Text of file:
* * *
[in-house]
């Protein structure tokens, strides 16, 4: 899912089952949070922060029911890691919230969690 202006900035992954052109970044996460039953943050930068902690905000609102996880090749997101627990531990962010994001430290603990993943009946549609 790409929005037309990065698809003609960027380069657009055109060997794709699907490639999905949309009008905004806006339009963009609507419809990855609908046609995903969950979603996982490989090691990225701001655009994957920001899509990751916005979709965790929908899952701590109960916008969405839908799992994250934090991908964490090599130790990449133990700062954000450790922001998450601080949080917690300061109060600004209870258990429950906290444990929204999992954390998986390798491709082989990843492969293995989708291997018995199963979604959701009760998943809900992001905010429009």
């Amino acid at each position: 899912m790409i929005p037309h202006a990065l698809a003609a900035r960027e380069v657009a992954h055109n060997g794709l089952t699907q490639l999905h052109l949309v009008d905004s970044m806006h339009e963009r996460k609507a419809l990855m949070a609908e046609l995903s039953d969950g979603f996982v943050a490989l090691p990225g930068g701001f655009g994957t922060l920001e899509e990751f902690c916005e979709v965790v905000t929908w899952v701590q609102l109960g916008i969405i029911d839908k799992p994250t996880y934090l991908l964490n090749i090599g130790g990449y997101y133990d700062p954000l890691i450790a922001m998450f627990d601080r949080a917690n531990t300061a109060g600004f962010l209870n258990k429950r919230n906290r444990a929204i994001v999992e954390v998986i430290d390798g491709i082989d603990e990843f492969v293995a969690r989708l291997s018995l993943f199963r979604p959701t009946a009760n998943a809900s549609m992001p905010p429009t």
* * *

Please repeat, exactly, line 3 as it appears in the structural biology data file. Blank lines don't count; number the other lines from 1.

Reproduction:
């Amino acid at each position: 899912m790409i929005p037309h202006a990065l698809a003609a900035r960027e380069v657009a992954h055109n060997g794709l089952t699907q490639l999905h052109l949309v009008d905004s970044m806006h339009e963009r996460k609507a419809l990855m949070a609908e046609l995903s039953d969950g979603f996982v943050a490989l090691p990225g930068g701001f655009g994957t922060l920001e899509e990751f902690c916005e979709v965790v905000t929908w899952v701590q609102l109960g916008i969405i029911d839908k799992p994250t996880y934090l991908l964490n090749i090599g130790g990449y997101y133990d700062p954000l890691i450790a922001m998450f627990d601080r949080a917690n531990t300061a109060g600004f962010l209870n258990k429950r919230n906290r444990a929204i994001v999992e954390v998986i430290d390798g491709i082989d603990e990843f492969v293995a969690r989708l291997s018995l993943f199963r979604p959701t009946a009760n998943a809900s549609m992001p905010p429009t």